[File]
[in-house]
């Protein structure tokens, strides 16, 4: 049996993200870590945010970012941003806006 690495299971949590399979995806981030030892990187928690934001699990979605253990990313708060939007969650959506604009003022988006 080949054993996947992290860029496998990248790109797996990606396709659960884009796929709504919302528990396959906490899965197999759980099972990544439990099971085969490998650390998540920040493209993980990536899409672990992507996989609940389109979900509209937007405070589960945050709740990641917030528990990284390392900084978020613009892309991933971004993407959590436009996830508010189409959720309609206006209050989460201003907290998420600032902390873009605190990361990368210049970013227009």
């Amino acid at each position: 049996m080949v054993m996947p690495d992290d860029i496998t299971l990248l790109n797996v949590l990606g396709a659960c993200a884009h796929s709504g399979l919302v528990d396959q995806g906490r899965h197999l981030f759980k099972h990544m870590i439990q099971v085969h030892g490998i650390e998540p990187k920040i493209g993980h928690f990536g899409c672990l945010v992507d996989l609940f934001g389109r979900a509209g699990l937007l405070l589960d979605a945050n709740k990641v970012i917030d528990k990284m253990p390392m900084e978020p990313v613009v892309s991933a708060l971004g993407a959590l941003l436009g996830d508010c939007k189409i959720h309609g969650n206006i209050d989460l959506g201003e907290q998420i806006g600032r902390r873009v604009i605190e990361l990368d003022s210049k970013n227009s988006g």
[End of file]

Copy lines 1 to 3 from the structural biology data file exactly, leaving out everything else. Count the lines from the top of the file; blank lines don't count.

[in-house]
């Protein structure tokens, strides 16, 4: 049996993200870590945010970012941003806006 690495299971949590399979995806981030030892990187928690934001699990979605253990990313708060939007969650959506604009003022988006 080949054993996947992290860029496998990248790109797996990606396709659960884009796929709504919302528990396959906490899965197999759980099972990544439990099971085969490998650390998540920040493209993980990536899409672990992507996989609940389109979900509209937007405070589960945050709740990641917030528990990284390392900084978020613009892309991933971004993407959590436009996830508010189409959720309609206006209050989460201003907290998420600032902390873009605190990361990368210049970013227009």
């Amino acid at each position: 049996m080949v054993m996947p690495d992290d860029i496998t299971l990248l790109n797996v949590l990606g396709a659960c993200a884009h796929s709504g399979l919302v528990d396959q995806g906490r899965h197999l981030f759980k099972h990544m870590i439990q099971v085969h030892g490998i650390e998540p990187k920040i493209g993980h928690f990536g899409c672990l945010v992507d996989l609940f934001g389109r979900a509209g699990l937007l405070l589960d979605a945050n709740k990641v970012i917030d528990k990284m253990p390392m900084e978020p990313v613009v892309s991933a708060l971004g993407a959590l941003l436009g996830d508010c939007k189409i959720h309609g969650n206006i209050d989460l959506g201003e907290q998420i806006g600032r902390r873009v604009i605190e990361l990368d003022s210049k970013n227009s988006g």